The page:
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Interpretation (model theory)

From Wikipedia, the free encyclopedia

In model theory, interpretation of a structure M in another structure N (typically of a different signature) is a technical notion that approximates the idea of representing M inside N. For example, every reduct or definitional expansion of a structure N has an interpretation in N.

Many model-theoretic properties are preserved under interpretability. For example, if the theory of N is stable and M is interpretable in N, then the theory of M is also stable.

Note that in other areas of mathematical logic, the term "interpretation" may refer to a structure,[1][2] rather than being used in the sense defined here. These two notions of "interpretation" are related but nevertheless distinct.

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An interpretation of a structure M in a structure N with parameters (or without parameters, respectively) is a pair where n is a natural number and is a surjective map from a subset of Nn onto M such that the -preimage (more precisely the -preimage) of every set X ⊆ Mk definable in M by a first-order formula without parameters is definable (in N) by a first-order formula with parameters (or without parameters, respectively)[clarification needed]. Since the value of n for an interpretation is often clear from context, the map itself is also called an interpretation.

To verify that the preimage of every definable (without parameters) set in M is definable in N (with or without parameters), it is sufficient to check the preimages of the following definable sets:

  • the domain of M;
  • the diagonal of M2;
  • every relation in the signature of M;
  • the graph of every function in the signature of M.

In model theory the term definable often refers to definability with parameters; if this convention is used, definability without parameters is expressed by the term 0-definable. Similarly, an interpretation with parameters may be referred to as simply an interpretation, and an interpretation without parameters as a 0-interpretation.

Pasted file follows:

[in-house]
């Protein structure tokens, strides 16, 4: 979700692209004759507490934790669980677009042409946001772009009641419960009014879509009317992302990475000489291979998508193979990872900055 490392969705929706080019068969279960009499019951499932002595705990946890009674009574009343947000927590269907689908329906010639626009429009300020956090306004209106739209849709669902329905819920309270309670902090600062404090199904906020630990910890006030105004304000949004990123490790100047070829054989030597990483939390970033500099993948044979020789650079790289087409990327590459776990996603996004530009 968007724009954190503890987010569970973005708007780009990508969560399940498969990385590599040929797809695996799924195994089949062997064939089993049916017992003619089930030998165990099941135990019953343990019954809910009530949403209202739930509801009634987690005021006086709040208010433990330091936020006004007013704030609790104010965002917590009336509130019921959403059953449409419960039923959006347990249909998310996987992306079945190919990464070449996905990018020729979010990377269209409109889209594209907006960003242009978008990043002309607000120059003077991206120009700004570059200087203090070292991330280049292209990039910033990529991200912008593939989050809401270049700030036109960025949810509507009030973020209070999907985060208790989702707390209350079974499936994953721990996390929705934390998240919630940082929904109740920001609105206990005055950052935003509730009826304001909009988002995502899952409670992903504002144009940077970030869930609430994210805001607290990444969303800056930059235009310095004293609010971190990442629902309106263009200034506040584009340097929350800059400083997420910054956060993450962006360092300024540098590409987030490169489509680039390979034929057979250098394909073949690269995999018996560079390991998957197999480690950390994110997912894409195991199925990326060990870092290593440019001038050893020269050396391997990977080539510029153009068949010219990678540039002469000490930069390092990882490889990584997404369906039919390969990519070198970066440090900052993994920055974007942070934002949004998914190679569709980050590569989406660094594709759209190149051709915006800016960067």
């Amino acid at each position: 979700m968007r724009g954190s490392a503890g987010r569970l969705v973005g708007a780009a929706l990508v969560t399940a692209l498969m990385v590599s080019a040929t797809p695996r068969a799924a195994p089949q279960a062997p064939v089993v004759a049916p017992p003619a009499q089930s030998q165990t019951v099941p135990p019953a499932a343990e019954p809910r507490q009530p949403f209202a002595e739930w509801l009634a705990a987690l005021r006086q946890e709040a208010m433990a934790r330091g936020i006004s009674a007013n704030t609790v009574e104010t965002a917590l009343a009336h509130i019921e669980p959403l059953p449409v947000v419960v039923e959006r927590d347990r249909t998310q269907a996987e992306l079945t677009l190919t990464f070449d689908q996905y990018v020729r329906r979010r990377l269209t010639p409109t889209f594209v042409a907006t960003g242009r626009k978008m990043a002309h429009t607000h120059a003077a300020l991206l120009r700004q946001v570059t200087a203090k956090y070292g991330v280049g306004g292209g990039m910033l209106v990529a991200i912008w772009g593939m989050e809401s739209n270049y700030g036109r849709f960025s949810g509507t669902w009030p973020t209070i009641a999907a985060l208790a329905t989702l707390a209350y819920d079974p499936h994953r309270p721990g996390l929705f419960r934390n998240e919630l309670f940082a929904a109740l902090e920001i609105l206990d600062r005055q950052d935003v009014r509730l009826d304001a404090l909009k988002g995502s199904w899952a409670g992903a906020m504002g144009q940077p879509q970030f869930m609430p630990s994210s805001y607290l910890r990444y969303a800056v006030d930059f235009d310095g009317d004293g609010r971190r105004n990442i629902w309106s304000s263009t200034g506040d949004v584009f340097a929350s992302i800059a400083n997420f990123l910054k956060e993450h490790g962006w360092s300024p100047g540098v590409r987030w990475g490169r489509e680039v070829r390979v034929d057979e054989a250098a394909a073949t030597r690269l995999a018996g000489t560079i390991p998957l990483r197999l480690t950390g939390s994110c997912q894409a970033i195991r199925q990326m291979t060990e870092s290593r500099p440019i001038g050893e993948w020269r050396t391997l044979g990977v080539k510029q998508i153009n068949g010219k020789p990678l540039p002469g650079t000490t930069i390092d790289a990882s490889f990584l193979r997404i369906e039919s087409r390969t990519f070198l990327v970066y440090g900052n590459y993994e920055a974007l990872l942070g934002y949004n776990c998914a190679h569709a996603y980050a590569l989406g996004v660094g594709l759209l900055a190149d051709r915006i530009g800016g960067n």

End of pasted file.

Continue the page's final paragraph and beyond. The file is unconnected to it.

If L, M and N are three structures, L is interpreted in M, and M is interpreted in N, then one can naturally construct a composite interpretation of L in N. If two structures M and N are interpreted in each other, then by combining the interpretations in two possible ways, one obtains an interpretation of each of the two structures in itself. This observation permits one to define an equivalence relation among structures, reminiscent of the homotopy equivalence among topological spaces.

Two structures M and N are bi-interpretable if there exists an interpretation of M in N and an interpretation of N in M such that the composite interpretations of M in itself and of N in itself are definable in M and in N, respectively (the composite interpretations being viewed as operations on M and on N).


The partial map f from Z × Z onto Q that maps (xy) to x/y if y ≠ 0 provides an interpretation of the field Q of rational numbers in the ring Z of integers (to be precise, the interpretation is (2, f)). In fact, this particular interpretation is often used to define the rational numbers. To see that it is an interpretation (without parameters), one needs to check the following preimages of definable sets in Q:

  • the preimage of Q is defined by the formula φ(xy) given by ¬ (y = 0);
  • the preimage of the diagonal of Q is defined by the formula φ(x1, y1, x2, y2) given by x1 × y2 = x2 × y1;
  • the preimages of 0 and 1 are defined by the formulas φ(xy) given by x = 0 and x = y;
  • the preimage of the graph of addition is defined by the formula φ(x1, y1, x2, y2, x3, y3) given by x1×y2×y3 + x2×y1×y3 = x3×y1×y2;
  • the preimage of the graph of multiplication is defined by the formula φ(x1, y1, x2, y2, x3, y3) given by x1×x2×y3 = x3×y1×y2.


  1. ^ Goldblatt, Robert (2006). "11.2 Formal Language and Semantics". Topoi : the categorial analysis of logic (2nd ed.). Mineola, N.Y.: Dover Publications. ISBN 978-0-486-31796-0. OCLC 853624133.
  2. ^ Hodges, Wilfrid (2009). "Functional Modelling and Mathematical Models". In Meijers, Anthonie (ed.). Philosophy of technology and engineering sciences. Handbook of the Philosophy of Science. Vol. 9. Elsevier. ISBN 978-0-444-51667-1.
This page was last edited on 21 September 2023, at 03:56
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